I’ll always remember the moment I sat down to compose this blog post. I have set up my new laptop on our gorgeous wooden balcony and am enjoying the tropical view into the canopy of boganvillea, palm, mango and banana trees. We also have a custard apple tree but I’m not sure which one it is yet. It would be pure paradise if I were lying in the hammock but then it would be too hard to type. I never thought I ‘needed’ a laptop before but now I love it. I am addicted to ‘geeking it up’, as Belinda, one of my housemates calls it! The other thing I have become addicted to since being in Phnom Penh is riding my bicycle. I ride everywhere. I thought I would be too chicken to brave the PP traffic but it turns out I’m not. A huge revelation! The experience has also improved since I stopped trying to wear skirts to work. There’s too much to concentrate on without having to worry about the whole of PP seeing my undies. Besides being better for the wallet, environment, legs etc, it’s also surprisingly quick – and I ride slowly – I have beaten people on moto taxis to places before!

Our house is great and the best thing about it is that it came with dogs! The previous tenants had 2 dogs they couldn’t take with them and fortunately all 4 of us agreed to keep the dogs. They are really sweet. Except when we open the gate to get out and they escape and get into fights with other dogs and run through mud and eat rubbish and ignore us when we call them to come back in. I also don’t find them endearing when they get overexcited after parties and break through the doggie barrier at the top of the stairs and run around on the verandah being noisy all night.... or when they push open the fly screen door downstairs and head straight for the rubbish bin or jump up onto the dining room table. Naughty!

The dogs are sisters and one of them may be pregnant! We had an eventful trip in a tuk tuk to the vet to get all the animals* rabies vaccinations and Meika has a big uterus which means we might have puppies soon which is sooo exciting but then we would need to find them all good homes. Meika's the one with black around her eyes. The other, more blond one is Lara. It's been fun seeing their personalities emerge. I think Lara is more intelligent and she's my favourite but she's can also be a real bully to Meika and to the cat. The dogs actually have two names. They also get called 'bread and butter' in Italian (panini and bourini??) by our Italian neighbour.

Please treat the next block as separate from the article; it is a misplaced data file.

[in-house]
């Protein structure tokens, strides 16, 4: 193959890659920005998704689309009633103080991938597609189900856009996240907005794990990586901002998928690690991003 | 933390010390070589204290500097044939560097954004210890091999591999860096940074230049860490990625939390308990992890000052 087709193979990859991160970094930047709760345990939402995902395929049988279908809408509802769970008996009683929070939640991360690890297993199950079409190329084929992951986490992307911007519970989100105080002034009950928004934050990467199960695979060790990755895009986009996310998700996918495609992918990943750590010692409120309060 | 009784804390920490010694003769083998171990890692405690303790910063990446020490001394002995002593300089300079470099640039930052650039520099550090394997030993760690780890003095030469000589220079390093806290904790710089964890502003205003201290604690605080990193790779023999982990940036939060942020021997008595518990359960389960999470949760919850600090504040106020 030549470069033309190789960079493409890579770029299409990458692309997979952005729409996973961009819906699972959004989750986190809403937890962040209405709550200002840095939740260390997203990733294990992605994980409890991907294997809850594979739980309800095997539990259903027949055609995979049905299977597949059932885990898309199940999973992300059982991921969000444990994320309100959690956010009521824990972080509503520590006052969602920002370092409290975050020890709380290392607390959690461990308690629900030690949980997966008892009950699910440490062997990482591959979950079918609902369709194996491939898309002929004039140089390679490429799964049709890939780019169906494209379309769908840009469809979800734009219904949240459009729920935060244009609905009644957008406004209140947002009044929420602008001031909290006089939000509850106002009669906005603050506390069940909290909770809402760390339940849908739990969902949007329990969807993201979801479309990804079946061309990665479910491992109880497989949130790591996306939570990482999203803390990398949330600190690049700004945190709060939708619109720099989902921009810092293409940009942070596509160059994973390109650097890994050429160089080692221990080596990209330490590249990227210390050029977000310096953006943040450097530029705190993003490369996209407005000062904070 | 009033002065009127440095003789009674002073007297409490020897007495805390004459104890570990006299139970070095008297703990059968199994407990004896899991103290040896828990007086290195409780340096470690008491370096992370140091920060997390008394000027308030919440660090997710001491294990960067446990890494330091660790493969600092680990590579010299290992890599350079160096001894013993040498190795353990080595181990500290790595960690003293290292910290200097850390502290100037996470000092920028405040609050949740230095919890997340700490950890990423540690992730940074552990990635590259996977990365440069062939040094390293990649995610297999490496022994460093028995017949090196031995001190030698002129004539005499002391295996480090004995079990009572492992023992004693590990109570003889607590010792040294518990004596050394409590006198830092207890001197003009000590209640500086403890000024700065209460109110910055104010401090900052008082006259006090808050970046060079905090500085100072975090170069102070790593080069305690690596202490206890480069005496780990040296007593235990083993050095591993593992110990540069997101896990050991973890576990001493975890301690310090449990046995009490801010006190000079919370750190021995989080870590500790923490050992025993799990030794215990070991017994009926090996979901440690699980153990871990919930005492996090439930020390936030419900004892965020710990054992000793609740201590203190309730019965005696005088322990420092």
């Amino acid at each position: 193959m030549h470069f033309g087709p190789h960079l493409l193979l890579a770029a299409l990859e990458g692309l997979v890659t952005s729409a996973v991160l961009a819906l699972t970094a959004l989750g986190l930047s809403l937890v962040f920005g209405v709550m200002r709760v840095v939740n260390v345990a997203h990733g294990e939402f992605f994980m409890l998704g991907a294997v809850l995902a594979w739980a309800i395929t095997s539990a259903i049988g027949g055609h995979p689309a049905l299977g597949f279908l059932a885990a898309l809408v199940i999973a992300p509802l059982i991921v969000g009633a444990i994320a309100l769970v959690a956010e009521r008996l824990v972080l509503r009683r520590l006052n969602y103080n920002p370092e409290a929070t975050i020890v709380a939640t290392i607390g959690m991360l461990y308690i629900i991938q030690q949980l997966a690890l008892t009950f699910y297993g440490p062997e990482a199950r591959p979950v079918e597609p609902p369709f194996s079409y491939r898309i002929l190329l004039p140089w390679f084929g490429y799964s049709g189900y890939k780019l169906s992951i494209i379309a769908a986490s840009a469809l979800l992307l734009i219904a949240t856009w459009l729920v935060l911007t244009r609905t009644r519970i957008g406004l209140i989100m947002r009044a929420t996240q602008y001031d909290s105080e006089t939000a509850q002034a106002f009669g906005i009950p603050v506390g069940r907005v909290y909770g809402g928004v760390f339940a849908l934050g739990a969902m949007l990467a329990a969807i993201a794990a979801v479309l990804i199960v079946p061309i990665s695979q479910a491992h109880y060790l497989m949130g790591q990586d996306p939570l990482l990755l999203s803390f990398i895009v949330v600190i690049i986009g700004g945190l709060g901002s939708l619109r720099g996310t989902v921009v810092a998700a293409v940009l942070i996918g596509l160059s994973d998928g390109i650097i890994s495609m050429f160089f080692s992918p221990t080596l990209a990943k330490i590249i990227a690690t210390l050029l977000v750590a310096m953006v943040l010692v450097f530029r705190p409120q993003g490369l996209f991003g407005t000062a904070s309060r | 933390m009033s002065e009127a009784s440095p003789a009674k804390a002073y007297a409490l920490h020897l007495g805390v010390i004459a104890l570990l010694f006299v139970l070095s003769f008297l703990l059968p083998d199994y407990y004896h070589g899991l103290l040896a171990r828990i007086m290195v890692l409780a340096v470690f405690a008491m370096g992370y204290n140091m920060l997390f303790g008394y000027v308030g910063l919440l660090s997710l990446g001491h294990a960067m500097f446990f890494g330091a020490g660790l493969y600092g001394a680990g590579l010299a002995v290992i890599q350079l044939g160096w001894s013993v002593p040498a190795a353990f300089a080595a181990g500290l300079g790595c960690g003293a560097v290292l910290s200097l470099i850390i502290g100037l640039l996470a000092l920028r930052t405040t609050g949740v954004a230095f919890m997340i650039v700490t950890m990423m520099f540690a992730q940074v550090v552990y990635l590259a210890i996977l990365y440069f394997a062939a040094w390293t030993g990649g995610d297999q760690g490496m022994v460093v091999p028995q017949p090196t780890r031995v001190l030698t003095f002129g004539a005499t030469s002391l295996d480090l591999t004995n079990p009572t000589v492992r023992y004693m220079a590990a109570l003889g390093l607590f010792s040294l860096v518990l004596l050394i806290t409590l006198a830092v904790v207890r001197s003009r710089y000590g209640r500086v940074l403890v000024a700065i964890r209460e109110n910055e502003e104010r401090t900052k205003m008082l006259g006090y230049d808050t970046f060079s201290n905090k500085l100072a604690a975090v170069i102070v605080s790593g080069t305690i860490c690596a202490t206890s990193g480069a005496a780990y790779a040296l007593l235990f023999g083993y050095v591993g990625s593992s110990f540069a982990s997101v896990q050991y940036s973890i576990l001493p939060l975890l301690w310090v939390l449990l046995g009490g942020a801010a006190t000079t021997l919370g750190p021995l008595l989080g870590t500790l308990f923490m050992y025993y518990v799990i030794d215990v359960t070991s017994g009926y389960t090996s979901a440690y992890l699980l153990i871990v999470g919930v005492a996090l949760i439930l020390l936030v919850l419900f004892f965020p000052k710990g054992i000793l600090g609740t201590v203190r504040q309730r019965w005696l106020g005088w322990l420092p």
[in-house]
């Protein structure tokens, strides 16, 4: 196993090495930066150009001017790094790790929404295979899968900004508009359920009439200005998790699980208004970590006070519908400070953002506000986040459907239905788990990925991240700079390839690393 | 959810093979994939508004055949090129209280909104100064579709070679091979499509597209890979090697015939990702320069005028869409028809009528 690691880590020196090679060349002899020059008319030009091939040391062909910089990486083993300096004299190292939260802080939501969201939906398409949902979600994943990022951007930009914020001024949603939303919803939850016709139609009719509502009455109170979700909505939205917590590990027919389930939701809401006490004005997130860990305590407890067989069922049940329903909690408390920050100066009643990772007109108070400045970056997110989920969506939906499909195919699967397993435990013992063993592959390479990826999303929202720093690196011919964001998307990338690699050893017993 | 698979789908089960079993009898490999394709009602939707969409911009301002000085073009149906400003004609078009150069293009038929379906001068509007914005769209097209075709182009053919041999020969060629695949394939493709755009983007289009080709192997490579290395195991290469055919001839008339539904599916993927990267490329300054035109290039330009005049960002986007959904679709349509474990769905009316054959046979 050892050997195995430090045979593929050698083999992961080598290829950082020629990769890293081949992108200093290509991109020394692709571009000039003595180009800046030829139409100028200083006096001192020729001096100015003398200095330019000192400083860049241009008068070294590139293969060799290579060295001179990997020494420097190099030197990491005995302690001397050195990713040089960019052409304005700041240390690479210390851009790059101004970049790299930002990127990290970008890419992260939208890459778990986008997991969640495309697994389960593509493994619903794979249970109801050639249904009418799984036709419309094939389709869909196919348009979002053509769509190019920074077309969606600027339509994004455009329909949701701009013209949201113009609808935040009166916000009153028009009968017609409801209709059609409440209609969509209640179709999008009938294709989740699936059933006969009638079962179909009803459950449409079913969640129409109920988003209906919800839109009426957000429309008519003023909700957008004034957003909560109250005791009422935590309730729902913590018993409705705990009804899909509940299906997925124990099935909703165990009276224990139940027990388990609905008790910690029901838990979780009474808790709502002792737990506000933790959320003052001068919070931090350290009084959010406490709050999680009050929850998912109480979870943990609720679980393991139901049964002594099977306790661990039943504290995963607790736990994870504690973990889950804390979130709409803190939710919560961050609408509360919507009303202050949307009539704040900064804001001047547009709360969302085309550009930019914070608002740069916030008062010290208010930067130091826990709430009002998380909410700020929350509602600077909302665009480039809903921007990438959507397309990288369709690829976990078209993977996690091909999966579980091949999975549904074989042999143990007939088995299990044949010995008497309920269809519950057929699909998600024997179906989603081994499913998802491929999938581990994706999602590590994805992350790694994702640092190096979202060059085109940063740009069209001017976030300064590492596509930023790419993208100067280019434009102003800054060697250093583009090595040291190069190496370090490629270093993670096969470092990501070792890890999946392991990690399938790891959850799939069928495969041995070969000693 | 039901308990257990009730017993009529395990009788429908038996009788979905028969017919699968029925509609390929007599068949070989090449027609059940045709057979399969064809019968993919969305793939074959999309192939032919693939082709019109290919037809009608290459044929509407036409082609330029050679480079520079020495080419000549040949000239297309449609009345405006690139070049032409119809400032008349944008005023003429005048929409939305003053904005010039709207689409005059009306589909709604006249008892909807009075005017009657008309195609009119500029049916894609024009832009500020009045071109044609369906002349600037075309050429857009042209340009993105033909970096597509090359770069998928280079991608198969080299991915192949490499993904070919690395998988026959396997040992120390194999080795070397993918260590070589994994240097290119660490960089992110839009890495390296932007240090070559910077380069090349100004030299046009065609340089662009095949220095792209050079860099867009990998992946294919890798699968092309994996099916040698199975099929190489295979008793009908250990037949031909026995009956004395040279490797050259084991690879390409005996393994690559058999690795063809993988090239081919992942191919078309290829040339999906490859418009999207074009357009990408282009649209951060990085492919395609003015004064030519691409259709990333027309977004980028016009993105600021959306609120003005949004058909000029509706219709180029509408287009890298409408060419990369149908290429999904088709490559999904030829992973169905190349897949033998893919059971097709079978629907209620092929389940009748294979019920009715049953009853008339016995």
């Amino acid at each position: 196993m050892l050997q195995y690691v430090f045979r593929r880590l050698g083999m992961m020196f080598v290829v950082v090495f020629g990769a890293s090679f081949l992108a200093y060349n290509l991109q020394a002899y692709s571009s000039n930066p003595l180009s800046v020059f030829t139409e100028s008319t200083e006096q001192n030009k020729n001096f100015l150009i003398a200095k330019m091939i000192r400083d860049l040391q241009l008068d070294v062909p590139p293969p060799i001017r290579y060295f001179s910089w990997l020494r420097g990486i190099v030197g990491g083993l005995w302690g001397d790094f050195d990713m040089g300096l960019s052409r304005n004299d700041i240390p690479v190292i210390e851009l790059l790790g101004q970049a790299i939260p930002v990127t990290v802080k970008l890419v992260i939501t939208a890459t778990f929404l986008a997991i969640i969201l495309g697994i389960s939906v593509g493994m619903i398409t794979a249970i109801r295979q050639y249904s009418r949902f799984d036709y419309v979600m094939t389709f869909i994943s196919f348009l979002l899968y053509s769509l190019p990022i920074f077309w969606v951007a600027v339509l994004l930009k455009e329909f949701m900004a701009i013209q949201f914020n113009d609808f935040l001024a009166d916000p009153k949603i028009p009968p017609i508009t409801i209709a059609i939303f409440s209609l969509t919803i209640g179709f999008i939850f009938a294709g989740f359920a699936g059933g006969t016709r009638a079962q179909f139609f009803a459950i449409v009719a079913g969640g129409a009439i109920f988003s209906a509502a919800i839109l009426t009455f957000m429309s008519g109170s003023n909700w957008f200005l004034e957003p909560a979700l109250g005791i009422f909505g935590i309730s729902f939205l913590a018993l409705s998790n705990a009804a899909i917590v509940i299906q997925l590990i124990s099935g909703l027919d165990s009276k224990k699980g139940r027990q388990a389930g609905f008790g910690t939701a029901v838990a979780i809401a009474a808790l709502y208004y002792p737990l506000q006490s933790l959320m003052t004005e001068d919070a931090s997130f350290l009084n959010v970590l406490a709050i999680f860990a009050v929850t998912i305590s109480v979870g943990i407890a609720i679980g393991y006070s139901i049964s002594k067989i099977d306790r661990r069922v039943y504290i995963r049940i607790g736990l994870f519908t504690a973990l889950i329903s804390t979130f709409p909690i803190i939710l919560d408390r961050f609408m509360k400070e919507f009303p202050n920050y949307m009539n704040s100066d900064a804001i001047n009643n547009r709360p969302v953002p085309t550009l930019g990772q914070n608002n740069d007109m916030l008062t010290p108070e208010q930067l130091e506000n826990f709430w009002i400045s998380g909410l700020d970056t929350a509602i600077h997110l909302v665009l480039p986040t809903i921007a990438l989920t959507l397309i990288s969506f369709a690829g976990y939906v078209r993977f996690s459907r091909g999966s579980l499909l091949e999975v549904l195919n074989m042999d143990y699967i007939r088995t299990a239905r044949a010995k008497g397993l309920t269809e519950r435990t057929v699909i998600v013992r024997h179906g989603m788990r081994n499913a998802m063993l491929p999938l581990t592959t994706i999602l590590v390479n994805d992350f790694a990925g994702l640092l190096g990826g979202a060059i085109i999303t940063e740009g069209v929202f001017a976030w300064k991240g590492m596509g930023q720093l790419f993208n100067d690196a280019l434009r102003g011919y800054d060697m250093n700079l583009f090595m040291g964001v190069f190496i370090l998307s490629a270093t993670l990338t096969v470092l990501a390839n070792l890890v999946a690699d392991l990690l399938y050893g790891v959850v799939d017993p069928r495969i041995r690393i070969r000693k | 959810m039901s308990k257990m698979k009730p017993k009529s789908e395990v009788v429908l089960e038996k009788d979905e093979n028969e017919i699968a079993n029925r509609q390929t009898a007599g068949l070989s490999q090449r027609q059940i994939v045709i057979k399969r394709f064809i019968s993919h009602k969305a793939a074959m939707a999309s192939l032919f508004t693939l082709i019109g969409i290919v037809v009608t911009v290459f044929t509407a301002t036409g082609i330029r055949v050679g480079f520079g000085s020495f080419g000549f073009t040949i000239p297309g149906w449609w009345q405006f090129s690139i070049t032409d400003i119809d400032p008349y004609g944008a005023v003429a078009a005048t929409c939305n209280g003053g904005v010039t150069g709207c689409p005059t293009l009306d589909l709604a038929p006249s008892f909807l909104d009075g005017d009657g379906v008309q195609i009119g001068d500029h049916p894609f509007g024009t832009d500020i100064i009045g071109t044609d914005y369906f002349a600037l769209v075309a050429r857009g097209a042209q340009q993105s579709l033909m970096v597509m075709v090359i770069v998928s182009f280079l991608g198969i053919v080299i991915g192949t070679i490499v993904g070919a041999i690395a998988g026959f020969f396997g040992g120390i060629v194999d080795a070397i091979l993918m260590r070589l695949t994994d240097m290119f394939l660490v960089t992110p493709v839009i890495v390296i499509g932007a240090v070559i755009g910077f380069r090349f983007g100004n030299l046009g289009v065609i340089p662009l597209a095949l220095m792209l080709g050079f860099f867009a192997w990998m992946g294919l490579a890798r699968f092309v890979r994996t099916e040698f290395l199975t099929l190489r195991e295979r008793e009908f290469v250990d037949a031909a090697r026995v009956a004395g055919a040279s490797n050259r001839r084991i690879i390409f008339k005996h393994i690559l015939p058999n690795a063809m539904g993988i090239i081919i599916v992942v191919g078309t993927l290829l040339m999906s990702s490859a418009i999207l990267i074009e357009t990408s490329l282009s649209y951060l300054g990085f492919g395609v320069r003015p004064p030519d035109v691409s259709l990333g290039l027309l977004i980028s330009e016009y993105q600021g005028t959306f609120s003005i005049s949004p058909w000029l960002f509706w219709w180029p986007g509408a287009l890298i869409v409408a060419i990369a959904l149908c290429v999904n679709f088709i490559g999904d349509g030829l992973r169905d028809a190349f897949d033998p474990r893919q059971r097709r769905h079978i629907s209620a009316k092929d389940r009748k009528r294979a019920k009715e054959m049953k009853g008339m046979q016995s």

*We have a cat too. Her name's Nobel (Bel). She’s nice as far as cats go and there’s a remote chance that during the course of the year Bel may help me slide along the scale away from being a pure dog person... but for the moment I like her being around because it’s fun spraying her with water when she does naughty things like jump up on the kitchen bench or come into my room. I can’t deny that in our case the cat is more “useful” than the dogs. Bel caught four mice one night – or maybe it was 2 then the same 2 dead ones retrieved from the rubbish – we’re not sure. So we let her inside regularly to catch mice but mostly she just lies around and cleans herself so maybe they were just a one-off housewarming present. I hope not because Belinda had a mouse in her bed and mouse poo (Microsoft Word doesn’t recognise poo as a word. It also doesn’t recognise recognise – I’ll have to change it out of American spelling) has been spotted in the kitchen...